But we know it is not. No one here probably has to be convinced that right now pleasantries and social graces and good food is not going to cut through our divided country, divided families, divided neighborhoods, even divided churches. In my previous congregation last Thanksgiving no one’s Thanksgiving, no matter where you landed politically, was nearly as pleasant as the one I just described. What I just described was the polite, fuzzy welcome and that isn’t enough. We need to talk about a different kind of welcome.

 

We’re going to talk about the kind of welcome Paul was talking about in Romans. The kind of welcome that extends across difference. The kind of welcome that might have “insults” attached to it. The kind of welcome that needs some “endurance and encouragement” from God as Paul writes. That’s the kind of welcome we’re going to talk about today.

 

But we’re not going to start off talking about being welcoming with a list of “shoulds” or imperatives. I’m not going to preach a sermon that says, “be a good Christian and welcome those who are different from you no matter what and at whatever cost.” I’m not going to tell you to muster up some humility and join hands across the aisle. I’m not going to shame you for hunkering down in this political climate.

 

I’m not going to preach that sermon because I can’t. All of those imperatives haven’t worked for me. Some of them have failed miserably this year. And perhaps they are starting to ring hollow for you too. You can tell me 10,000 times that I have to love those who vote differently than I do, but this year I may be able to understand that command in my head but I’ve had a very hard time pushing it down to my heart, for reasons that are both deeply personal and deeply communal.

 

So I’m not going to tell you today to buck up and do it.

 

Instead, we are going to first start this journey of exploring welcome by deeply interrogating how well we feel and know and believe or have faith in our own welcome by God. Please hear me, we are not going to talk about welcoming others until we’ve done the hard and faithful work of believing in our own welcome in the family of God.

 

Because as some of us have seen this year, our welcome can’t be based on how much conflict or crazy we can stomach or not. It can’t be rooted in our own ability to be selfless or not. It cannot be rooted in our ability to “put ourselves out there” or our ability to have hard conversations or not.

 

Our ability and capacity to “welcome everyone” is grounded in the fact that we know (or are always having to remind ourselves) that we are fundamentally, to the death and in all of life, welcomed by God. We are accepted by God, by name. Our welcome to others is because we are confident in our own welcome by God--for all we are, for who we are, even if our neighbor doesn’t like it!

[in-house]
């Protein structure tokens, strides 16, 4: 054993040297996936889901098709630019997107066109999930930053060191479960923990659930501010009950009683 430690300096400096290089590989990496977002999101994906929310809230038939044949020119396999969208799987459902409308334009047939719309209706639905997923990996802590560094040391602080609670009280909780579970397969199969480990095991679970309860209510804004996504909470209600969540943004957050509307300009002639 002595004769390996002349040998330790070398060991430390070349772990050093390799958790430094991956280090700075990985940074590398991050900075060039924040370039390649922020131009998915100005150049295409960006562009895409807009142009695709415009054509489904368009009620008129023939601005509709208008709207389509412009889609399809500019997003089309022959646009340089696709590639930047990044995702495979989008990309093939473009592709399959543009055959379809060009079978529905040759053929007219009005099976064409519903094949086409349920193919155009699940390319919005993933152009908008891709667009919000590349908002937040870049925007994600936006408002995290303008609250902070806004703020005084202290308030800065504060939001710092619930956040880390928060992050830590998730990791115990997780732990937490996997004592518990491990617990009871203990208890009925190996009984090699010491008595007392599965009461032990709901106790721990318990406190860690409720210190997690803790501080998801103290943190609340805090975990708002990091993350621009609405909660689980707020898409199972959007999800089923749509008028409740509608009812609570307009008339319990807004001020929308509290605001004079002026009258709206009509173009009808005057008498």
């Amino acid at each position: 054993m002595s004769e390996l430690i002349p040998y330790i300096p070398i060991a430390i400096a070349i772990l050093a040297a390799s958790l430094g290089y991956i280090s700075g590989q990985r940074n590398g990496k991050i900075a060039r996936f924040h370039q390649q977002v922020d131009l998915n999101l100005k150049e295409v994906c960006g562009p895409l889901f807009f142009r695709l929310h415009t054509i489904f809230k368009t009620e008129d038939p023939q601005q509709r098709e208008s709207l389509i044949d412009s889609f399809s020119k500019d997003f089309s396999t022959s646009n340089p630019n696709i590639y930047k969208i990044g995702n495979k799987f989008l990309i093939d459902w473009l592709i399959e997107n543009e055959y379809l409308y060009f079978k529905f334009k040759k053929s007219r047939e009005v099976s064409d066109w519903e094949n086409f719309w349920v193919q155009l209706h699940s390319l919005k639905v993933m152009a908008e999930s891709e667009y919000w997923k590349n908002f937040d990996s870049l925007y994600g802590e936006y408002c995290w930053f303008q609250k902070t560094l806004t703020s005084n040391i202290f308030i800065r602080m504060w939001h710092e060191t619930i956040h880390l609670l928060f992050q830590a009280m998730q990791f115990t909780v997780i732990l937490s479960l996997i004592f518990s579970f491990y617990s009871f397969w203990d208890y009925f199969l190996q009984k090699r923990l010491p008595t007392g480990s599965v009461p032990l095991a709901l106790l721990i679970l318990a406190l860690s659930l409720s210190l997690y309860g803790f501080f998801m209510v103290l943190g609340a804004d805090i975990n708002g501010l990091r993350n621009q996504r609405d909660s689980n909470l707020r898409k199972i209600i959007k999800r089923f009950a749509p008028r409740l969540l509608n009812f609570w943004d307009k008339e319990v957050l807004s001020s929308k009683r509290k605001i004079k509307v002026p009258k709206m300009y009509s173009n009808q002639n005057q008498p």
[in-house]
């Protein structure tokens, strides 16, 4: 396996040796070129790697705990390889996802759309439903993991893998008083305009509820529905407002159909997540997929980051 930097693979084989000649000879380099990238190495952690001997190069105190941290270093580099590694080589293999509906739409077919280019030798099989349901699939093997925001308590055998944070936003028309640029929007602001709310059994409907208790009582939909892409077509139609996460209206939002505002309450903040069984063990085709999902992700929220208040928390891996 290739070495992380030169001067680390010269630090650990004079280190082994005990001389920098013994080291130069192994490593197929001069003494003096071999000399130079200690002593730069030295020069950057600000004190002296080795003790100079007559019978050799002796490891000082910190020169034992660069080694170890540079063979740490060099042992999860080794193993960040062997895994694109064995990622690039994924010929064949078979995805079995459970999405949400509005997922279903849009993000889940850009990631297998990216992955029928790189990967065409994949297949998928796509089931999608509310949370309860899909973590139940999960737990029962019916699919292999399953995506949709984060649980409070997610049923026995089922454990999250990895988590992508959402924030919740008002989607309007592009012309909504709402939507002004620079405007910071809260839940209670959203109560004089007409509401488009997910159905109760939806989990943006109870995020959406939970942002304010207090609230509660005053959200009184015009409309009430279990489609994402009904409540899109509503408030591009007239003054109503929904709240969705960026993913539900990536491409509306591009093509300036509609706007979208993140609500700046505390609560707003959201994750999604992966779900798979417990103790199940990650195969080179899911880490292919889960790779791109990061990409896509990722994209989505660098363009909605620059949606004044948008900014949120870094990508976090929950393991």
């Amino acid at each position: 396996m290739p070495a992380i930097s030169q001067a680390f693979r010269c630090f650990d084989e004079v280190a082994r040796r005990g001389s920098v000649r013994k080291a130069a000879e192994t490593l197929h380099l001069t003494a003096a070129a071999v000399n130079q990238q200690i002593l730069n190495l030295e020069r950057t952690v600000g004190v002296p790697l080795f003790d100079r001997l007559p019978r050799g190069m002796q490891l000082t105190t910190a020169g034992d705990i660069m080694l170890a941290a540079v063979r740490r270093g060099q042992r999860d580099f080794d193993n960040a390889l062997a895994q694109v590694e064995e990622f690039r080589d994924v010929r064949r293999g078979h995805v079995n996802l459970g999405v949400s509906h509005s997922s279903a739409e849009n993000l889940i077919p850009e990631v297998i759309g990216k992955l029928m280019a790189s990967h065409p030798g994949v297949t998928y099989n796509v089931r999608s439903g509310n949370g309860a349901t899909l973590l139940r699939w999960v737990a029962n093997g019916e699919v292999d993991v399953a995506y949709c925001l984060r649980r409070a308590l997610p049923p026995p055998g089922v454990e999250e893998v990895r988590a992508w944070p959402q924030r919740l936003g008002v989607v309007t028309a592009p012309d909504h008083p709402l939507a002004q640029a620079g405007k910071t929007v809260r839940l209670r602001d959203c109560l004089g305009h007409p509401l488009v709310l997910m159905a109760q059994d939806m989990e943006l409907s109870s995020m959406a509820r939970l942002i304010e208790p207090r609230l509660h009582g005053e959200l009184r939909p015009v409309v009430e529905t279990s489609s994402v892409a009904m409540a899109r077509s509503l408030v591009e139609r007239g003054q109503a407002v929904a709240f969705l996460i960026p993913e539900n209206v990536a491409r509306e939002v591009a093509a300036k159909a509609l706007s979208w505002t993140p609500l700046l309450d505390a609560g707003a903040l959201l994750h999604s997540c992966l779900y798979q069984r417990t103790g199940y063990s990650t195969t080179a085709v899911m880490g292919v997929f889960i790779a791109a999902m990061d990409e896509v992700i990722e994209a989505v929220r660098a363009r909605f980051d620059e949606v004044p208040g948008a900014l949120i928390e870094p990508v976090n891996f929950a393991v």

And this is exactly what Paul is reminding the church in Rome to do.

 

Yes he starts out with the imperatives: build up your neighbor, please your neighbor, welcome your neighbor! This is our Christian vocation--it’s what Jesus did--he even died doing it. But how do we do it?

 

We welcome one another, just as Christ has welcomed us--we welcome each other when we remember and live in our own welcome by Christ.

 

Paul helps us understand just how big this welcome is earlier in Romans, in Chapter 5.

 

For the love of God has been poured into our hearts through the Holy Spirit who has been given to us. For when we were still weak, even then Christ died for the ungodly...God shows love to us in (the fact) that Christ died for us even when we were still sinners.

 

I think this verse has been preached too often to say “you are a sinner, thank goodness God died for you.” But instead I think what Paul is trying to tell his readers is that God does not love us only when we’re good and perfect and right. God’s love is such a big love that it’s unconditional at all times.

 

If you need to know or be reminded of the fact that you’re loved, Paul tells us to remember that others might die for good people but God dies for all people. God doesn’t wait for us to agree or be perfect or be exactly like Jesus. God risks loving us at our best and our worst.

 

This radical welcome doesn’t make God’s love cheap or costly, it makes it transformative and powerful. It is the type of welcome and love that enables us to love ourselves and each other. Welcome others from the depth of your own welcome.

 

So the thing you have to know about the Christian call to be welcoming and to put others before ourselves is that that call to be welcoming to others is rooted, it must be grounded in, God’s love and acceptance of you. It must be rooted in our belief and faith and realization that we are fundamentally loved ourselves, that like Isaiah 49 says, God “has inscribed you on the palms of my hands.”

 

Jesuit theologian Peter van Breemen says that being loved fully is the dream we all share. To be accepted and welcomed is one of the deepest needs of the human heart. And when we feel we are not welcomed or accepted that experience can leave a “deep, unnamed emptiness [that] pervades [our] being” and affects our lives and relationships (40).